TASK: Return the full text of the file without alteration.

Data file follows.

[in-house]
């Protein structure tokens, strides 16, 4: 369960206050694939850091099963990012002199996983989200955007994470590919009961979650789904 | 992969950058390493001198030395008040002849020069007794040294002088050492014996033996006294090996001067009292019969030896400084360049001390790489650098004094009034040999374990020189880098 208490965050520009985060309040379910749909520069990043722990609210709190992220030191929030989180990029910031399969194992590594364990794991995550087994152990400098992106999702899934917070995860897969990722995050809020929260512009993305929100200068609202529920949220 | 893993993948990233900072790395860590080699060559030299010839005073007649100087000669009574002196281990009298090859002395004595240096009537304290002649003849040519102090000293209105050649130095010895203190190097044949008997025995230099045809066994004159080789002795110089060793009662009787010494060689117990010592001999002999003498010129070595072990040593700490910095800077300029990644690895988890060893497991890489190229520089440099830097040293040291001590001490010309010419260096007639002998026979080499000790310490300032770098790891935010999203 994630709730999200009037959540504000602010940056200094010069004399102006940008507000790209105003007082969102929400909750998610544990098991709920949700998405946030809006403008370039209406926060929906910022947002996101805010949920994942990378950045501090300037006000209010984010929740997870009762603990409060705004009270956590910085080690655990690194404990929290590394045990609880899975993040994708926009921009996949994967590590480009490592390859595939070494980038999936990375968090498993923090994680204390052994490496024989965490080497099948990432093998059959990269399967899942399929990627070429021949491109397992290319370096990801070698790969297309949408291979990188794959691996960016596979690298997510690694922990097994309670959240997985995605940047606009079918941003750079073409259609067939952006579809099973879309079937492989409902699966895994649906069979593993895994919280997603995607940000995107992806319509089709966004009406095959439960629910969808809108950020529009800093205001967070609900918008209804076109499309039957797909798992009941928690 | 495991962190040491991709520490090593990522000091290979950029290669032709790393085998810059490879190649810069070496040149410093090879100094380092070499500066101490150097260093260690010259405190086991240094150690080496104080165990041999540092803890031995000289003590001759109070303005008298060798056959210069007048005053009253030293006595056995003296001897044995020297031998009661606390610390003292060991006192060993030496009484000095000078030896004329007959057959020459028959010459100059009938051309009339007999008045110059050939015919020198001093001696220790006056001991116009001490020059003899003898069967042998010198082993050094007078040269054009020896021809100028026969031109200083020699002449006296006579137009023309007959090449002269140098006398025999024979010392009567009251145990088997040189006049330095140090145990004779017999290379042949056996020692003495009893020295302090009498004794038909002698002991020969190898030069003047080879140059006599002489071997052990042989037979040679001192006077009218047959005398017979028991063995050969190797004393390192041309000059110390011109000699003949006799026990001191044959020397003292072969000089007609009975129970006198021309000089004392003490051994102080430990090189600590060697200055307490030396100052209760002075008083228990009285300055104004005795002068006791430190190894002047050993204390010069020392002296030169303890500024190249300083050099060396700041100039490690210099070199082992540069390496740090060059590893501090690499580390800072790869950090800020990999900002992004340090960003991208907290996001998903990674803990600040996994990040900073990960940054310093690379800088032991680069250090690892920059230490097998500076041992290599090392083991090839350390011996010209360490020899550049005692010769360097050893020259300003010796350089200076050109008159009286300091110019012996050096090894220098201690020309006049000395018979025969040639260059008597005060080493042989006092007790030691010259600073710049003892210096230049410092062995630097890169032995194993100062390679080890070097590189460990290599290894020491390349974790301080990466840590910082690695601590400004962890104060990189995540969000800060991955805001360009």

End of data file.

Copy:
[in-house]
């Protein structure tokens, strides 16, 4: 369960206050694939850091099963990012002199996983989200955007994470590919009961979650789904 | 992969950058390493001198030395008040002849020069007794040294002088050492014996033996006294090996001067009292019969030896400084360049001390790489650098004094009034040999374990020189880098 208490965050520009985060309040379910749909520069990043722990609210709190992220030191929030989180990029910031399969194992590594364990794991995550087994152990400098992106999702899934917070995860897969990722995050809020929260512009993305929100200068609202529920949220 | 893993993948990233900072790395860590080699060559030299010839005073007649100087000669009574002196281990009298090859002395004595240096009537304290002649003849040519102090000293209105050649130095010895203190190097044949008997025995230099045809066994004159080789002795110089060793009662009787010494060689117990010592001999002999003498010129070595072990040593700490910095800077300029990644690895988890060893497991890489190229520089440099830097040293040291001590001490010309010419260096007639002998026979080499000790310490300032770098790891935010999203 994630709730999200009037959540504000602010940056200094010069004399102006940008507000790209105003007082969102929400909750998610544990098991709920949700998405946030809006403008370039209406926060929906910022947002996101805010949920994942990378950045501090300037006000209010984010929740997870009762603990409060705004009270956590910085080690655990690194404990929290590394045990609880899975993040994708926009921009996949994967590590480009490592390859595939070494980038999936990375968090498993923090994680204390052994490496024989965490080497099948990432093998059959990269399967899942399929990627070429021949491109397992290319370096990801070698790969297309949408291979990188794959691996960016596979690298997510690694922990097994309670959240997985995605940047606009079918941003750079073409259609067939952006579809099973879309079937492989409902699966895994649906069979593993895994919280997603995607940000995107992806319509089709966004009406095959439960629910969808809108950020529009800093205001967070609900918008209804076109499309039957797909798992009941928690 | 495991962190040491991709520490090593990522000091290979950029290669032709790393085998810059490879190649810069070496040149410093090879100094380092070499500066101490150097260093260690010259405190086991240094150690080496104080165990041999540092803890031995000289003590001759109070303005008298060798056959210069007048005053009253030293006595056995003296001897044995020297031998009661606390610390003292060991006192060993030496009484000095000078030896004329007959057959020459028959010459100059009938051309009339007999008045110059050939015919020198001093001696220790006056001991116009001490020059003899003898069967042998010198082993050094007078040269054009020896021809100028026969031109200083020699002449006296006579137009023309007959090449002269140098006398025999024979010392009567009251145990088997040189006049330095140090145990004779017999290379042949056996020692003495009893020295302090009498004794038909002698002991020969190898030069003047080879140059006599002489071997052990042989037979040679001192006077009218047959005398017979028991063995050969190797004393390192041309000059110390011109000699003949006799026990001191044959020397003292072969000089007609009975129970006198021309000089004392003490051994102080430990090189600590060697200055307490030396100052209760002075008083228990009285300055104004005795002068006791430190190894002047050993204390010069020392002296030169303890500024190249300083050099060396700041100039490690210099070199082992540069390496740090060059590893501090690499580390800072790869950090800020990999900002992004340090960003991208907290996001998903990674803990600040996994990040900073990960940054310093690379800088032991680069250090690892920059230490097998500076041992290599090392083991090839350390011996010209360490020899550049005692010769360097050893020259300003010796350089200076050109008159009286300091110019012996050096090894220098201690020309006049000395018979025969040639260059008597005060080493042989006092007790030691010259600073710049003892210096230049410092062995630097890169032995194993100062390679080890070097590189460990290599290894020491390349974790301080990466840590910082690695601590400004962890104060990189995540969000800060991955805001360009």